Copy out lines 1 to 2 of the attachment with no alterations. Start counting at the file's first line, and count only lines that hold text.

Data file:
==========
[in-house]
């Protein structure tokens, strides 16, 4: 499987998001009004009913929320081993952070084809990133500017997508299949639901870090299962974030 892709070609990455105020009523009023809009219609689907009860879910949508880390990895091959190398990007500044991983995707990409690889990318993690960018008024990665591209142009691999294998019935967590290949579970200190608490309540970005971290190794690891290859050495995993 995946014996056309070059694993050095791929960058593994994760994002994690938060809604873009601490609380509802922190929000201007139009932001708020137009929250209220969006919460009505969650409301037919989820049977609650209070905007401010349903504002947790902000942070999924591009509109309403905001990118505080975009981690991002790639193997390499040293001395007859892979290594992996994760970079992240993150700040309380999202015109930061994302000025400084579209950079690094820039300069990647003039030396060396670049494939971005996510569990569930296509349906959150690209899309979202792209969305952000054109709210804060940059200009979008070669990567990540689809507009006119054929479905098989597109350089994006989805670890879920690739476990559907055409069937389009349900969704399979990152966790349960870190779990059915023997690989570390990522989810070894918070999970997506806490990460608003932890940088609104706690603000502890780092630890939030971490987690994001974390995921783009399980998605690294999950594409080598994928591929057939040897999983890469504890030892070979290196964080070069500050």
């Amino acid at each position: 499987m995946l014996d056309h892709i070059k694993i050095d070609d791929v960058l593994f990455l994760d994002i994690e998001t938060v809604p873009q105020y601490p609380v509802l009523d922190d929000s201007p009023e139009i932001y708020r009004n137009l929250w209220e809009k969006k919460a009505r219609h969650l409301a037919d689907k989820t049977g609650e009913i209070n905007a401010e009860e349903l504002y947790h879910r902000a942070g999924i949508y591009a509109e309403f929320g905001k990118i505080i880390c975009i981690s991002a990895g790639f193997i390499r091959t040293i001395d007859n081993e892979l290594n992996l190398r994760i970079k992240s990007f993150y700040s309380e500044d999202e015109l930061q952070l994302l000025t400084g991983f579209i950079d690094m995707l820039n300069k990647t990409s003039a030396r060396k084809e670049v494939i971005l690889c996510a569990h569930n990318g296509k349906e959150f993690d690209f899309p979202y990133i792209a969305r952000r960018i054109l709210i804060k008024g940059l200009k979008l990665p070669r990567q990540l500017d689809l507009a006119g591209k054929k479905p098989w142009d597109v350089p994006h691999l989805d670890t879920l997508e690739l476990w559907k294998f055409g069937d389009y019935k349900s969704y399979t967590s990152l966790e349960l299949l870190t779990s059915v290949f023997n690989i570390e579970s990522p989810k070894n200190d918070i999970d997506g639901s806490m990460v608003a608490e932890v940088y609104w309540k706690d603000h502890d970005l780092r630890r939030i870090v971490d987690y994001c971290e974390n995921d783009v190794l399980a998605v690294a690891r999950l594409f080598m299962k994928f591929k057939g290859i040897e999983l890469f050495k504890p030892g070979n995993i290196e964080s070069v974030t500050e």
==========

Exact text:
[in-house]
């Protein structure tokens, strides 16, 4: 499987998001009004009913929320081993952070084809990133500017997508299949639901870090299962974030 892709070609990455105020009523009023809009219609689907009860879910949508880390990895091959190398990007500044991983995707990409690889990318993690960018008024990665591209142009691999294998019935967590290949579970200190608490309540970005971290190794690891290859050495995993 995946014996056309070059694993050095791929960058593994994760994002994690938060809604873009601490609380509802922190929000201007139009932001708020137009929250209220969006919460009505969650409301037919989820049977609650209070905007401010349903504002947790902000942070999924591009509109309403905001990118505080975009981690991002790639193997390499040293001395007859892979290594992996994760970079992240993150700040309380999202015109930061994302000025400084579209950079690094820039300069990647003039030396060396670049494939971005996510569990569930296509349906959150690209899309979202792209969305952000054109709210804060940059200009979008070669990567990540689809507009006119054929479905098989597109350089994006989805670890879920690739476990559907055409069937389009349900969704399979990152966790349960870190779990059915023997690989570390990522989810070894918070999970997506806490990460608003932890940088609104706690603000502890780092630890939030971490987690994001974390995921783009399980998605690294999950594409080598994928591929057939040897999983890469504890030892070979290196964080070069500050």